landscaping work, which he then billed Jamp Realty for $4,345.

17. In or about November 1998, Nelson submitted a landscape
plan for the landscape work to the LRB.

18. On November 24, 1998, the LRB reviewed the landscaping
plan. They found no problems with the work. Nelson appeared on
behalf of Nelson Landscaping and Garden Center, Inc. and advised
the board on the work that had already been done. He abstained as
an LRB member. Nelson explained to the board that although the
original plan called for twelve trees on six islands plus certain
other plantings, the work involved planting six trees on six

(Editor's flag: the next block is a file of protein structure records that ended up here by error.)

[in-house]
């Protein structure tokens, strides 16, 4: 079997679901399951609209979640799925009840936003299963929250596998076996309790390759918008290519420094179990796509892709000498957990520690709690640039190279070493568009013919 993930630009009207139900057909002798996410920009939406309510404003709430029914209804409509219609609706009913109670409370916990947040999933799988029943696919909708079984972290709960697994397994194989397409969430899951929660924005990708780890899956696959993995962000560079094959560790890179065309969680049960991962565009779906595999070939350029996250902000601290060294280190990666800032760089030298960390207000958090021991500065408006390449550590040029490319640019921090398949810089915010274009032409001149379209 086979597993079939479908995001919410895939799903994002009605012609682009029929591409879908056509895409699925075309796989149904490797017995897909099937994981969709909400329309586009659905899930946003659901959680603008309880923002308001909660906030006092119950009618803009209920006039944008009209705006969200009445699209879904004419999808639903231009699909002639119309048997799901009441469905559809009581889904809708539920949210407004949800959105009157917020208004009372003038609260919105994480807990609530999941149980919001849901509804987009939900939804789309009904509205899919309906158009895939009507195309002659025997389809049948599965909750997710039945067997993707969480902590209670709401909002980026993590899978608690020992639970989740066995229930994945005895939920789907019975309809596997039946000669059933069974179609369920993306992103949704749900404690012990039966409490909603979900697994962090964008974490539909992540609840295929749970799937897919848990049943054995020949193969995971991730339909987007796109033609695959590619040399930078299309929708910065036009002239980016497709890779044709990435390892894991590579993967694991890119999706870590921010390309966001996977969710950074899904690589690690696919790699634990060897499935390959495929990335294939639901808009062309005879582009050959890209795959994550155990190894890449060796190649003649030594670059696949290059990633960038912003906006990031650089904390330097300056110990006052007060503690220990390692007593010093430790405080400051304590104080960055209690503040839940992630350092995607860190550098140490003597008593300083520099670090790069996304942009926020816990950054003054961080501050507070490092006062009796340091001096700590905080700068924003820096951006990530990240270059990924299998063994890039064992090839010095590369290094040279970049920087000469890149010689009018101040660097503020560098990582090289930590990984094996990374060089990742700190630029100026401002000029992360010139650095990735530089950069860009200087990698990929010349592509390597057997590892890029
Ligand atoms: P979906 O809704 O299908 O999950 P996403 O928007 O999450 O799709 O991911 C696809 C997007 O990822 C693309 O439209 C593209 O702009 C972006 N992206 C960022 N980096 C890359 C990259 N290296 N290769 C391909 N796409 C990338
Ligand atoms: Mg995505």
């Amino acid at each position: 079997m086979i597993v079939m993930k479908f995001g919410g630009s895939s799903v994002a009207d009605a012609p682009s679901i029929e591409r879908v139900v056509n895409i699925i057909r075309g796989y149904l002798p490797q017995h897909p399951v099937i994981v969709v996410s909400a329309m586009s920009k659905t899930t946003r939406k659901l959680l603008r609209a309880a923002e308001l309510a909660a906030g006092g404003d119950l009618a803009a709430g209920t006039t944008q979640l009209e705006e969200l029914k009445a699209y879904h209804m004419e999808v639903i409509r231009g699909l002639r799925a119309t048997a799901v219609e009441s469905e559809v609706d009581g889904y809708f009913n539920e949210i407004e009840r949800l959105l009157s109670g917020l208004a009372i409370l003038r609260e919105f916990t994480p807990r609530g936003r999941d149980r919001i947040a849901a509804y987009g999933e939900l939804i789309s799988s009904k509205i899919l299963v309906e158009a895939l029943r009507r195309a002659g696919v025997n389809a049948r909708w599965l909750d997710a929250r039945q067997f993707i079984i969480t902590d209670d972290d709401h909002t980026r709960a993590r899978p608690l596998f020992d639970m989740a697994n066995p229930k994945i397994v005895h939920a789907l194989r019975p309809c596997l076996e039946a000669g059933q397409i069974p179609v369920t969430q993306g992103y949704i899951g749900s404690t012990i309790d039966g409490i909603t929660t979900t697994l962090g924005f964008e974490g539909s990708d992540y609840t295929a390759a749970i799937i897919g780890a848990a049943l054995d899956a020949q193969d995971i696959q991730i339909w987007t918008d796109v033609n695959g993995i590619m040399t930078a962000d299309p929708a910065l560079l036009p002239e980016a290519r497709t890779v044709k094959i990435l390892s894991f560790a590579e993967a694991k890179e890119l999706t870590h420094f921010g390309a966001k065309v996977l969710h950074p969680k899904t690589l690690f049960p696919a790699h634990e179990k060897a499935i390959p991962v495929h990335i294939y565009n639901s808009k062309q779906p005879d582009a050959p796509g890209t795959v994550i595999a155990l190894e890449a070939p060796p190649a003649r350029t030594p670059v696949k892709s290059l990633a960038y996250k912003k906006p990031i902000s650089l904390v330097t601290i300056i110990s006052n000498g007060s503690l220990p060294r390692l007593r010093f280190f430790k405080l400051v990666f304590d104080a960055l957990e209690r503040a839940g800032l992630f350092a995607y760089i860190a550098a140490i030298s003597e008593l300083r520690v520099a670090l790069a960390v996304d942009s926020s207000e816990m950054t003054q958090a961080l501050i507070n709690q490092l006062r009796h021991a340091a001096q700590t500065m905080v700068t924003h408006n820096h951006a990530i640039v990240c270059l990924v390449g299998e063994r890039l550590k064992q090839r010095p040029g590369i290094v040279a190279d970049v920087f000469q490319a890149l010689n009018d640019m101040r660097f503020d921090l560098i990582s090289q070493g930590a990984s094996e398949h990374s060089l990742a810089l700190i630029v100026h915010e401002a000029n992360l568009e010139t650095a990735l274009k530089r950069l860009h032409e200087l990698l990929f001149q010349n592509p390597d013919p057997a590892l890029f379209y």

islands. Nelson explained that the change was necessary because the
parking lot islands could not go in as planned.

19. It is unclear if the work was ever inspected by the LRB.
The occupancy certificate issued, although the Sign-Off Sheet was
not signed by the LRB.[3]

20. In January and February, 1999, Jamp, Realty paid Nelson
Landscaping and Garden Center, Inc. for the above work.

21. Section 17(c) of G.L. c. 268A prohibits a municipal
employee from acting as agent for anyone other than the
municipality in connection with a particular matter[4] in which the
municipality is a party or has a direct and substantial interest.
Section 17 applies less restrictively to special municipal
employees. Special municipal employees are prohibited from acting
as agent for or receiving compensation from a private party if they
have participated[5] in or have official responsibility[6] for the